【YOOKA-LAYLEE】- REVIEW 

 

Despite what anyone might have predicted at the turn of the millennium, 3D platformers have gone the way of the dinosaur. Classic 2D platformers are alive and well: Breakout indie hits like Braid, Super Meat Boy, and Limbo paved the way for high profile revivals like Donkey Kong Country Returns and Rayman Origins. Apart from the steady contributions of genre patriarch Mario, however, 3D platformers have been relatively neglected since their turn-of-the-millennium heydey.

Banjo-Kazooie, a 1998 3D platformer created by developer Rare for the Nintendo 64, serves a touchstone for a very specific type of game. The eponymous bear and bird duo explored colorful worlds full of goofy, anthropomorphic characters, scouring the environment and solving puzzles for collectibles which in turn unlocked more areas to explore with the ultimate goal of taking on the witch who kidnaps Banjo’s sister at the beginning. Mario 64 established the template for the 3D platformer, but Banjo-Kazooie fleshed it out with unprecedented texture and character.

When key members of the Banjo-Kazooie team formed Playtonic Games to develop a spiritual successor, fans salivated at the prospect and blew past the project’s Kickstarter goal more than ten times over. The creators of other beloved classics from neglected genres crowdfunded their own spiritual successors like Pillars of Eternity and Thimbleweed Park to critical acclaim by recapturing the feeling of their predecessors while sanding off outmoded frustrations.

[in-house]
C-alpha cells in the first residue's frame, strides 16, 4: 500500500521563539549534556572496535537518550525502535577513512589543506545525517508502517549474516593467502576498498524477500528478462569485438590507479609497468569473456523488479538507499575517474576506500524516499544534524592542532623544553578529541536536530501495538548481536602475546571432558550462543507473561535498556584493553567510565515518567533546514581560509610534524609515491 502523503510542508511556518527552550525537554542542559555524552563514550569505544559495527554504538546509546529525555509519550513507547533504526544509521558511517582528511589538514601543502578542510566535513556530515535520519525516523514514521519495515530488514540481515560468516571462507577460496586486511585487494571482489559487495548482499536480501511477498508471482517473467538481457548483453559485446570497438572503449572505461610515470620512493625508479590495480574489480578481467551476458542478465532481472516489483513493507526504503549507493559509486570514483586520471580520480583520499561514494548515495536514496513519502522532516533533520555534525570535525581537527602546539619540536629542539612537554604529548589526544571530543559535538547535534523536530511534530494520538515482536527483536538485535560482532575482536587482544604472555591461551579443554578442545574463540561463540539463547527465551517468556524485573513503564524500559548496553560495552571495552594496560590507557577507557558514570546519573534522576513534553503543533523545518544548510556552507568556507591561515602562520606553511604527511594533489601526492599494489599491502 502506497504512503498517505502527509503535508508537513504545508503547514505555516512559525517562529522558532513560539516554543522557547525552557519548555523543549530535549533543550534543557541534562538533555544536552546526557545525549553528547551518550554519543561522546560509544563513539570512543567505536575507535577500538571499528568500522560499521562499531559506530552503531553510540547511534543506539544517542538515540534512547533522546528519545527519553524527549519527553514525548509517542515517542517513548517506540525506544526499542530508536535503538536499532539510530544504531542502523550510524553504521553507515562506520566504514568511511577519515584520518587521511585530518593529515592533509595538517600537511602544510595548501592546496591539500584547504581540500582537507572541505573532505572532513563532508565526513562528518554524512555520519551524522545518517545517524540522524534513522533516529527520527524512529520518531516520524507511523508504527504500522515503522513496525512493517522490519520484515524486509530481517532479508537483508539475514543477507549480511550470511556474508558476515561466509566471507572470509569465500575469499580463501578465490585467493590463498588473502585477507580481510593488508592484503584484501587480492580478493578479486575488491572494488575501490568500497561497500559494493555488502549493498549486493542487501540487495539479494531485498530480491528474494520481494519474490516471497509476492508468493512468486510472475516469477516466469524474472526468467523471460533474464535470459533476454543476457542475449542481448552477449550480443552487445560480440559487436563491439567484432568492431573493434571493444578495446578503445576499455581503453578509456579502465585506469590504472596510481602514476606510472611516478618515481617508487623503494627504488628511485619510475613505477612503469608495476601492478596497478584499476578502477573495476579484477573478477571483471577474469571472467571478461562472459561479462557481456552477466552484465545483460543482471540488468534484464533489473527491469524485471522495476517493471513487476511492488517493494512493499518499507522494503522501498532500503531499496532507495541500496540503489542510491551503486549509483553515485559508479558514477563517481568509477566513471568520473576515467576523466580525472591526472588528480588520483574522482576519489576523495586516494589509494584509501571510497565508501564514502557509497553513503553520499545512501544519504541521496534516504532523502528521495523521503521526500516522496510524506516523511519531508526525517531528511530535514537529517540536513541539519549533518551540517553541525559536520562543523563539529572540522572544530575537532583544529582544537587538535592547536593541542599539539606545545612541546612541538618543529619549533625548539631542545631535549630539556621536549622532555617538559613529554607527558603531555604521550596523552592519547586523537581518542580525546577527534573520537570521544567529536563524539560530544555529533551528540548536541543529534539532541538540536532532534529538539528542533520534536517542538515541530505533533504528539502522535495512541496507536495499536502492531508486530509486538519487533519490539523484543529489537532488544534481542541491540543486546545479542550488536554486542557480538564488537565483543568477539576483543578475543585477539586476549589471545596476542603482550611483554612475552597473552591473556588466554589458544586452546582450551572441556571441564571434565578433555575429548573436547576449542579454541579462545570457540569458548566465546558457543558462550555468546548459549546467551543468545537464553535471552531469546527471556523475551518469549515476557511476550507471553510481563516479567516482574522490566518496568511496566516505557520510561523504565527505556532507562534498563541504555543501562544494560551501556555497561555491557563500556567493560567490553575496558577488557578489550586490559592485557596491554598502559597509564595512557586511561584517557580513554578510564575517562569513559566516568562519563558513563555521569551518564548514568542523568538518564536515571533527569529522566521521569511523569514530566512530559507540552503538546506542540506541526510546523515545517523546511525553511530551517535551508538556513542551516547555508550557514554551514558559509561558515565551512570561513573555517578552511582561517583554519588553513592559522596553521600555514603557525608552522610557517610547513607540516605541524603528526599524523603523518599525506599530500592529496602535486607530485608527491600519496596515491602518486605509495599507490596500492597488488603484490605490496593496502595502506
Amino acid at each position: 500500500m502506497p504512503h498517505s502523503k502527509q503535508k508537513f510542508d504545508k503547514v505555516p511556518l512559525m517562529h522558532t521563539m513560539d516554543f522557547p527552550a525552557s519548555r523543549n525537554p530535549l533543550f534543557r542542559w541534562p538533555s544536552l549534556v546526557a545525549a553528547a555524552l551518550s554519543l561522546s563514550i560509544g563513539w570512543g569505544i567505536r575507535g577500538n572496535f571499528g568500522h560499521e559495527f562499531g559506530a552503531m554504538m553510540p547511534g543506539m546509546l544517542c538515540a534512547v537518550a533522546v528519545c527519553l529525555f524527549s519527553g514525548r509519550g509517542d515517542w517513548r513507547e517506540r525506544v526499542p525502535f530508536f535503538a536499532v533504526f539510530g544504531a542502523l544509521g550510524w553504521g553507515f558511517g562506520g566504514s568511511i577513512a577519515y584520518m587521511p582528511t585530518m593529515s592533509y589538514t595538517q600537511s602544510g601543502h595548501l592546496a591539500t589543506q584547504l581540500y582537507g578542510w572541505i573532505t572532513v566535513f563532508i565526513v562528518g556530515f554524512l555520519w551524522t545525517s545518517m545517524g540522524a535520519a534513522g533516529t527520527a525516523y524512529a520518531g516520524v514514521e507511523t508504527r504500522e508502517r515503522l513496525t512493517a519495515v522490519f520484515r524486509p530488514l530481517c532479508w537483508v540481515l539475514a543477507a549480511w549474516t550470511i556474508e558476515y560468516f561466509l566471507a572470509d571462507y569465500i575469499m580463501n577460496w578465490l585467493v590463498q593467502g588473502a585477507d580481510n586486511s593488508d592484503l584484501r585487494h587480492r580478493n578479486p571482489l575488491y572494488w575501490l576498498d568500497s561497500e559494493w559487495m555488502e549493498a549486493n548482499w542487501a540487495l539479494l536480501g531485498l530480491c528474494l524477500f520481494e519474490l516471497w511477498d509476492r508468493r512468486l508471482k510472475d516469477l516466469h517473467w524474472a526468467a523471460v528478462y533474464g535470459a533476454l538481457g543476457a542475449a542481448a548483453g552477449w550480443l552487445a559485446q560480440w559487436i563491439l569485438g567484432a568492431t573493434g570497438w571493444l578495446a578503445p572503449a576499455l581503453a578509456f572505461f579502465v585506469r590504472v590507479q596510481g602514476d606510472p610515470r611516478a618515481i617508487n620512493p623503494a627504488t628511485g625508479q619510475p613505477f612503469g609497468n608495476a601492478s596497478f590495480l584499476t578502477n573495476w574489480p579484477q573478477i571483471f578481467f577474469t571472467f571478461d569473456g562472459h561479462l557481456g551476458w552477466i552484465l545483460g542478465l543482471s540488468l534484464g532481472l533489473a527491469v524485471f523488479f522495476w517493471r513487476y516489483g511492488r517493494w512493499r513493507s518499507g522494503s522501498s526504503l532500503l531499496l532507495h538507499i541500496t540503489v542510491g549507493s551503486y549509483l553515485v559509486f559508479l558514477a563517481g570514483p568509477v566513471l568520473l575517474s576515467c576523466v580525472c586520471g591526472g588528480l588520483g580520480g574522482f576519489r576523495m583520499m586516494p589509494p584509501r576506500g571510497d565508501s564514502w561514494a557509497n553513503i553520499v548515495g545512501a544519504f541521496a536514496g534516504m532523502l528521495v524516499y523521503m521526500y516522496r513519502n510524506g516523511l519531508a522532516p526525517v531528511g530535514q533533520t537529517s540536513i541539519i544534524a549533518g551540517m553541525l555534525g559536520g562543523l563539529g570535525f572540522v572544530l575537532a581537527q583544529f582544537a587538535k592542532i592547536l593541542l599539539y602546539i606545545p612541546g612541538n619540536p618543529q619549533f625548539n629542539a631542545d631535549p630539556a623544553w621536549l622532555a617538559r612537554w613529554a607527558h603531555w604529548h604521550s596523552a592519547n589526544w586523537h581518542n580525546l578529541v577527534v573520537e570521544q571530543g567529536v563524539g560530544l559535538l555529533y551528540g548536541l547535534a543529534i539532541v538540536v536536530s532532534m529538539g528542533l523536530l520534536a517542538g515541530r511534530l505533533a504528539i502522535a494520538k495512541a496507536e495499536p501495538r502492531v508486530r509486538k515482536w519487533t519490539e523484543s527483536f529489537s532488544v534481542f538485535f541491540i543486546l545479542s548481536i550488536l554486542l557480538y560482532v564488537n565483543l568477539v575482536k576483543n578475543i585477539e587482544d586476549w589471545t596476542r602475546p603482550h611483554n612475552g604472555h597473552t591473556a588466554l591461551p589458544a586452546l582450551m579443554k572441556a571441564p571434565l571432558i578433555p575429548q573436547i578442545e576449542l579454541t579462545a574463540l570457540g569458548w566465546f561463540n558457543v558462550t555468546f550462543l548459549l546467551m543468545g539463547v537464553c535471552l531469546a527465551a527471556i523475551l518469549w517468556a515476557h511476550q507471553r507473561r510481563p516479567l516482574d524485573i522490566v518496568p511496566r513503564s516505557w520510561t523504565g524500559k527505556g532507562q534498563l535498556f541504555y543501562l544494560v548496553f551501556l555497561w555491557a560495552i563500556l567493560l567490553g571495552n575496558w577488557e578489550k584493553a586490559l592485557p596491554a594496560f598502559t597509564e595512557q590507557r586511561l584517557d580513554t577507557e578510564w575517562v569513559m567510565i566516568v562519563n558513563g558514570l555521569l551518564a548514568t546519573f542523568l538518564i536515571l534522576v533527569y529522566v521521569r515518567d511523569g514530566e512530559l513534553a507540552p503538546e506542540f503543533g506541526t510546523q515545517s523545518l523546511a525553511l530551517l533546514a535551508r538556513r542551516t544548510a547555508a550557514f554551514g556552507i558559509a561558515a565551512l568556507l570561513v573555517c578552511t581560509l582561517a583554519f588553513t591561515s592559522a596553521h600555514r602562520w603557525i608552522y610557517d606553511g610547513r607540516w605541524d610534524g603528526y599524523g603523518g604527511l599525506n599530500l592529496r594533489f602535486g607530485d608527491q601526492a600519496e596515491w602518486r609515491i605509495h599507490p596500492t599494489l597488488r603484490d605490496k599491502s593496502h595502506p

Yooka-Laylee feels very much like you’re playing Banjo-Kazooie with a new coat of paint. For a lot of fans, particularly those that funded it, that may be all they need. Without the rose-tinted glasses, however, the game has a hard time standing out on its own.

PAGIES IN CAGIES

Like Banjo and Kazooie, Yooka the lizard and Laylee the bat “combine” to make a single symbiotic protagonist: Yooka does most of the running and jumping, while Laylee, perched on his shoulders, provides support with limited flight and sonar blasts. At the top of the game, Capital B, a suit-clad bee embodying corporate greed, commences his plan to steal all of the world’s books, giving him a monopoly on literature. One of these books sucked into Capital B’s factory is a magical book that Laylee had recently found and was excited to pawn because of its golden pages, and so the two set out to get it back.

Like Banjo and Kazooie, Yooka and Laylee form a symbiotic protagonist as a lizard with a bat perched on his shoulders.

As the book is being stolen, however, its pages fly out of the spine and hide themselves throughout the world. Tracking down these golden “pagies” (which are frequently locked up in “cagies”) comprises the core loop of the game. Capital B’s factory serves as the hub world, but collected pagies unlock five different themed worlds contained within books (à la Myst) throughout the factory. These worlds in turn contain more pagies, which you collect by completing various challenges, such as timed platforming courses or environmental puzzles. More common are quills, which you spend to buy new abilities such as rolling or a butt slam that, Metroid-style, allow you to explore new areas of the game.